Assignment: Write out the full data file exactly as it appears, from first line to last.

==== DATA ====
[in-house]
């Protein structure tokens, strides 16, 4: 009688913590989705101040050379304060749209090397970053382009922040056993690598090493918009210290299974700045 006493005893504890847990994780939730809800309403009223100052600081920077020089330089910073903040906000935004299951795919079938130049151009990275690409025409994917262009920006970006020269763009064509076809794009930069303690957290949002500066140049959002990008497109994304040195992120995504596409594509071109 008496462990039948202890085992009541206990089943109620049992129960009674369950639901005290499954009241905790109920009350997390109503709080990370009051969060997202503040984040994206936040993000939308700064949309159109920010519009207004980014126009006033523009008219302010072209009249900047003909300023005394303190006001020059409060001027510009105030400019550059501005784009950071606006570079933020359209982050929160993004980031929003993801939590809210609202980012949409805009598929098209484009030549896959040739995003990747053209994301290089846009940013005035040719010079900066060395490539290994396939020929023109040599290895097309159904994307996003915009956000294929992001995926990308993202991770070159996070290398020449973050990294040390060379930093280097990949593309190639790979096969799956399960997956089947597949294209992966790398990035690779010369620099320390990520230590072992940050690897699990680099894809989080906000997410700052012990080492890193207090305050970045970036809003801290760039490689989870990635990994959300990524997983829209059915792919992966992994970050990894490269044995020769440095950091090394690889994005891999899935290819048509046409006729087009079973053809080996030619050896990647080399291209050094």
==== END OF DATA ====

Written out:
[in-house]
């Protein structure tokens, strides 16, 4: 009688913590989705101040050379304060749209090397970053382009922040056993690598090493918009210290299974700045 006493005893504890847990994780939730809800309403009223100052600081920077020089330089910073903040906000935004299951795919079938130049151009990275690409025409994917262009920006970006020269763009064509076809794009930069303690957290949002500066140049959002990008497109994304040195992120995504596409594509071109 008496462990039948202890085992009541206990089943109620049992129960009674369950639901005290499954009241905790109920009350997390109503709080990370009051969060997202503040984040994206936040993000939308700064949309159109920010519009207004980014126009006033523009008219302010072209009249900047003909300023005394303190006001020059409060001027510009105030400019550059501005784009950071606006570079933020359209982050929160993004980031929003993801939590809210609202980012949409805009598929098209484009030549896959040739995003990747053209994301290089846009940013005035040719010079900066060395490539290994396939020929023109040599290895097309159904994307996003915009956000294929992001995926990308993202991770070159996070290398020449973050990294040390060379930093280097990949593309190639790979096969799956399960997956089947597949294209992966790398990035690779010369620099320390990520230590072992940050690897699990680099894809989080906000997410700052012990080492890193207090305050970045970036809003801290760039490689989870990635990994959300990524997983829209059915792919992966992994970050990894490269044995020769440095950091090394690889994005891999899935290819048509046409006729087009079973053809080996030619050896990647080399291209050094």